Manchester City are the favourites to lift the Premier League trophy in May for the first time in their history, looking strong to turn their financial backing into further success after last year’s FA Cup triumph.
The future may be looking rosy for the Citizens on the pitch but financial regulations will be enforced by UEFA in 2014-2015 that could scupper the fairytale story at the Etihad Stadium.
Last week City published their record-breaking losses of £194.9 million, fuelled by a massive annual wage bill of £174 million ending May 2011. Abu Dhabi owner Sheikh Mansour bin Zayed Al Nahyan and his behind the scenes team have three years to reduce their debt dramatically otherwise suffer horrific consequences that could end their reign of power in England before it has even begun. One-off signings that will not need to be replaced for years to come, such as David Silva, Mario Balotelli and Yaya Toure make up a large quantity of the debt however, unwanted players will fetch some much needed income with the likes of Carlos Tevez leaving to remove of chunk of financial loss.
According to UEFA’s Financial Fair Play regulations, a club can post losses of no more than £38.5 million in 2014 otherwise face exclusion from playing in European competition; which makes up a large percentage of income. City claim however, that this is a one-off annual debt and that this figure will be nothing like future results due to their rapid acceleration investment strategy.
The published figure does not however take into account the summer signings of Sergio Aguero, Samir Nasri and Gael Clichy along with their added wages and so it is tough to see how the figure will decline substantially. The reports also do not take into account their recent deal with Etihad that could produce up to £50million a year with naming and kit rights, along with the much needed Champions League media money that could bring in almost £30million.
With work needing to be done on the sustainability of City to enable them to fulfil their ambitions, it begs the question, what is the true cost of success?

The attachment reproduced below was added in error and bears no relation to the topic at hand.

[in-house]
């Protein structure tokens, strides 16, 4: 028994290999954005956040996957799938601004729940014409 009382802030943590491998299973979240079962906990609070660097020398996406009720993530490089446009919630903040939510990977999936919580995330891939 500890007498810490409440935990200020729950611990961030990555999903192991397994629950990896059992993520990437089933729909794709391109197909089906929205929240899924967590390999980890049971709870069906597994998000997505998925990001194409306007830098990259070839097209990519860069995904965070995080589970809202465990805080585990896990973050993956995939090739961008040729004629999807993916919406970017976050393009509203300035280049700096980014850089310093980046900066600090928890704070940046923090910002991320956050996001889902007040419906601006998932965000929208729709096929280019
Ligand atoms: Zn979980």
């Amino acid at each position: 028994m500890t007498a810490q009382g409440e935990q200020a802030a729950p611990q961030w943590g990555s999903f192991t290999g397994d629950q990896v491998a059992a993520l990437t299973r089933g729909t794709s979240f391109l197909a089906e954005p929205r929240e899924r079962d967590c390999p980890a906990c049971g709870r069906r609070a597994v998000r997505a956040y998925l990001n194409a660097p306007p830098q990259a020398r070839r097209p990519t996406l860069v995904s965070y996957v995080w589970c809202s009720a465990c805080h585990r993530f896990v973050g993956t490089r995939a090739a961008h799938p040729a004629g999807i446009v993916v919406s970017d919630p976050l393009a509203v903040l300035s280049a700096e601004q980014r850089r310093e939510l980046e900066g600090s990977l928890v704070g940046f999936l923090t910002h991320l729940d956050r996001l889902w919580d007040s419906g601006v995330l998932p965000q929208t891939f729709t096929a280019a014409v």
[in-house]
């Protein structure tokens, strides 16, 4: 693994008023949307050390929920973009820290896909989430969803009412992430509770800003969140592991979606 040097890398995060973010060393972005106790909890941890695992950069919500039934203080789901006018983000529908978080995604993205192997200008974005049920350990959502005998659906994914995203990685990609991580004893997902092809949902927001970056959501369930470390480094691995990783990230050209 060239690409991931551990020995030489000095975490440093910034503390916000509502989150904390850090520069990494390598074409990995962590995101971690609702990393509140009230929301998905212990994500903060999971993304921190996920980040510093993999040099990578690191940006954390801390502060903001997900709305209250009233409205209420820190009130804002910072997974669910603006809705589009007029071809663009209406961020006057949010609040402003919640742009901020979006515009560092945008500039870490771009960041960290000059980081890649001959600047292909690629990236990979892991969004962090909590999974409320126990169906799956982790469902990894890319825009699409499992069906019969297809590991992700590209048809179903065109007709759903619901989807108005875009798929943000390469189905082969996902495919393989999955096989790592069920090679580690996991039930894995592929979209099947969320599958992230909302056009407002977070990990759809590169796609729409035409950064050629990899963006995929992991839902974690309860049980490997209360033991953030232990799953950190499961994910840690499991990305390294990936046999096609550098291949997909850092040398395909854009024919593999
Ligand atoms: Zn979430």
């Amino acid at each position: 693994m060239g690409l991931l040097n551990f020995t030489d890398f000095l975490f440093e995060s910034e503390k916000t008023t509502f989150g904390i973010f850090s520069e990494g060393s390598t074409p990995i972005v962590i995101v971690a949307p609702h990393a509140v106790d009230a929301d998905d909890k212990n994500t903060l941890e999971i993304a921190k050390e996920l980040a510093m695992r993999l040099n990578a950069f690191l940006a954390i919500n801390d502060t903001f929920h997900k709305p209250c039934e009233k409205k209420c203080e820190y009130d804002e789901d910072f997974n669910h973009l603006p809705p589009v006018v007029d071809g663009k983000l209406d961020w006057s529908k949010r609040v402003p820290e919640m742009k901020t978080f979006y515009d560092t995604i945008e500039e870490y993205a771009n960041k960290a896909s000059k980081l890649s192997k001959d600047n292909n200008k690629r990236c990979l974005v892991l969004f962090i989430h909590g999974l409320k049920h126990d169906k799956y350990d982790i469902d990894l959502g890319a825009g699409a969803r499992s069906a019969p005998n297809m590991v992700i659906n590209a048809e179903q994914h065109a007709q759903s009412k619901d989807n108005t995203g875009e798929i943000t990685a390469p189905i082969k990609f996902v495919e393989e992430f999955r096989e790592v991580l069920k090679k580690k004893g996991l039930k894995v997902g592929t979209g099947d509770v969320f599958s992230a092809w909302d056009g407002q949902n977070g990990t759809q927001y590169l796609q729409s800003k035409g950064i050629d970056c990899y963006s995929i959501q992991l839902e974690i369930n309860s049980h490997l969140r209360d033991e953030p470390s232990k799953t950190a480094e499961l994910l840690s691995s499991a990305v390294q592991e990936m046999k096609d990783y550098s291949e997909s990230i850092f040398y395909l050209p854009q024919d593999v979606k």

Unstable owners and reckless spending have been the downfall of many a club in English football over the past 10-15 years, with Premier League clubs creating a loss of half a billion pounds last year altogether, despite record income.
The Glazer family’s ownership of Manchester United has cost the club around £350m in interest, fees and loans to the family themselves since 2005, and they have never put money into the club. In 2010, United paid £42m interest on the £500m loans the Glazer family originally took out to buy the club in the first place, and just refinancing that debt, replacing the loans with a bond, cost United a staggering £65m.
You can begin to see why a large portion of United fans protested against the Glazer’s ownership a few years back as they could see the possibility of this financial slump occurring. However the past six months have been refreshing for all parties interested in United’s finances as they felt the benefits of their £40 million deal with training kit sponsors DHL and increased media revenue in winning the Premier League and reaching the Champions League final. The finalisation of the Old Trafford quadrants also enabled them to see a rise in match-day income that has grown 9.6% in 12 months.
It is unlikely that the Red Devils will see another rise in profit in the near future with hefty transfer dealings in the summer and the possibility of not winning any silverware this season with rivals Manchester City dominating the Premier League. But their debt is now not along the lines of City’s and it will be a lot easier for the Champions to reduce debt in order to please UEFA.
Roman Abramovich is owed £726million by Chelsea, a debt that he claimed was written off, but it is now thought that the Russian may want that money back one day and with a £25million interest according to the Guardian.
The club is debt free but the parent company is not. While the loan is interest free, it is repayable should Abramovich choose to give 18 month’s notice. The Russian billionaire can still opt to get his money back if he decides to sell his shares or when the club is proving profitable.
Courtesy of FootballFanCast.com